It is, of course, absurd to talk about title deciders in early November. As Liverpool and Manchester City prepare to meet at Anfield on Sunday afternoon there will be a familiar urge to garland the occasion with superheated froth, to lean across the lighted TV plinth and pronounce in stentorian tones on the biggest, the most bowel-frazzling, the Superest of all Super Sundays.
We know the drill by now. The Premier League is at bottom an act of salesmanship. And, like any good salesman, it’s always closing, November title deciders and all.
And yet here we are all the same, 11 games into the season, all set for a real-life early-November title decider. This time the bold-type headlines feel about right, such is the gap between these two high-functioning teams and the rest of the league.
Another 90-point season, another 80% win-rate look like the minimum requirements from here. Last season City and Liverpool won their last 18 games combined from spring into summer. They really can’t afford to start losing to each other now.
Quite how Pep Guardiola responds to this moment of tension, a third of the way into his fourth City season, feels like a subplot in its own right. As with any Guardiola team there are two entwined stories in train here: the progress of the host vessel, built as ever around cultural change and a dizzying trophy haul; and beyond that the manager’s own story arc. Where are we anyway, in that familiar Pep parabola?
There has been a distinct pattern here. Most things lose their shape as they age, take on other forms, become less, not more, like themselves. Guardiola teams go the other way, becoming more Pep-like, more extreme, more ascetically pure in their methods.
It is a process that has perhaps already begun to affect this champion team, and which will be tested in extremis at Anfield. There was a sense City had stumbled a little this season, based on some early dropped points. But on a Guardiola scale they have instead levelled up, become a more extreme version of themselves.
The numbers are telling. More goals per game than last season. More shots per game (and more than anyone else in Europe right now). A pass completion rate behind only that of Paris Saint-Germain and edging ever higher.
There is also something different in the texture of this injury-depleted City team. Guardiola loves midfielders, wants to turn the entire world a shade of midfielder, would ideally simply substitute the word “midfielder” for the word footballer. Three months into the season this team has gone Full Midfielder. Seven City midfielders have scored a league goal. Eight City midfielders have started five league games or more, compared with three career defenders.
This is mainly to do with who they have available. Without Leroy Sané, whose absence has been a little underplayed, City lack a vital point of difference in attack. With so many defensive injuries the option to play Fernandinho deeper, to keep the ball more, to reduce the risk by defending less, makes a lot of sense.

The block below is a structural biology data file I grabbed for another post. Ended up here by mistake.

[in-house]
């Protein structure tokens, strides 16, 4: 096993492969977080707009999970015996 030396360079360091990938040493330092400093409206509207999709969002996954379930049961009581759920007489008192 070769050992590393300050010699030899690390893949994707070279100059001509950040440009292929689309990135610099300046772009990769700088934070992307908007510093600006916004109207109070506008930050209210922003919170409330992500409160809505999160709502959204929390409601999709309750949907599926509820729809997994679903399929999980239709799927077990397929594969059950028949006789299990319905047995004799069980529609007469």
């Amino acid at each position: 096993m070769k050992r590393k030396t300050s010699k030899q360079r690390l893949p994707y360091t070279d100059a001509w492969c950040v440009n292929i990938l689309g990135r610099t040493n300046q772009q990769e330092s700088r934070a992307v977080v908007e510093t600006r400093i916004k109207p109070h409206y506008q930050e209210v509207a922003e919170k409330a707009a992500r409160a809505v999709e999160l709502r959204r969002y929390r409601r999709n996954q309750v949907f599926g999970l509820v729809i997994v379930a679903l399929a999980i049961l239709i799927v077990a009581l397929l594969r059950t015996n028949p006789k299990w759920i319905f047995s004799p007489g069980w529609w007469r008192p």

On the other hand this is also a Guardiola trope. His final-season Bayern Munich team also became more not less of the same, taking more shots, having more possession, playing with five forwards and titchy centre-backs. His final-year Barcelona team had 69% possession over the season and lost to Chelsea in their Champions League semi-final despite pretty much sitting on the ball for the entire tie.
Guardiola still has plenty of road left to run at City. But when the end does come we know what it’s going to look like: 10 soft-shoed midfielders, David Silva in goal and Guardiola raging in chino shorts on the touchline.
There have been signs of stress, too. Against Southampton last Saturday Guardiola seemed weirdly furious in the moment of victory, pumping his arms and barking at his bench. This is not necessarily a point of weakness. Guardiola never retreats, never lets his levels drop; Thomas Müller famously suggested he threatened to castrate his players at half-time during a Champions League game with Juventus (happily, Bayern won). But that same intensity, plus the feeling this City team has become more entrenched in its Pep-era ways, might just affect how they approach Sunday.
This has been described as a must-win game, and certainly Jürgen Klopp has every incentive to go for the throat. For City it’s more like a must-not-lose. There is a feeling Liverpool’s speed in the transitions might be too much for a City backline that lacks speed in its depleted form. A draw for City, a rearguard, a mugging, a moment of pragmatism; this is probably the sane option.
But what’s the Pep option? Last season City did alter their formation against Liverpool, playing Bernardo Silva deeper as a concession to their opponents’ attacking power. Will there be another reining in, a year further down the line?
Guardiola will surely have considered both ways. This is a sublime Liverpool team but not a perfect one. The attack is, whisper it, functioning a little below its usual levels. At the other end Liverpool have three clean sheets in 19 matches.
They are in a way good opponents for City: the only teams to have any recent success against the league leaders have attacked that point of strength, the full-backs. And this is where City like to play too, with a game built on overloads in wide areas, in pulling defenders into awkward spaces. Under Pep plan A, it is perhaps in those channels this game will be decided.
It is another Guardiola trope – a misleading one perhaps, given the volume of major games he also wins – that he tends to blink at times such as this, to bungle some high-stakes Champions League tie with a combination of over-thinking and tactical arrogance. Quite how he approaches Sunday will, of course, be fascinating. It might just define how this latest Pep club era plays out from here.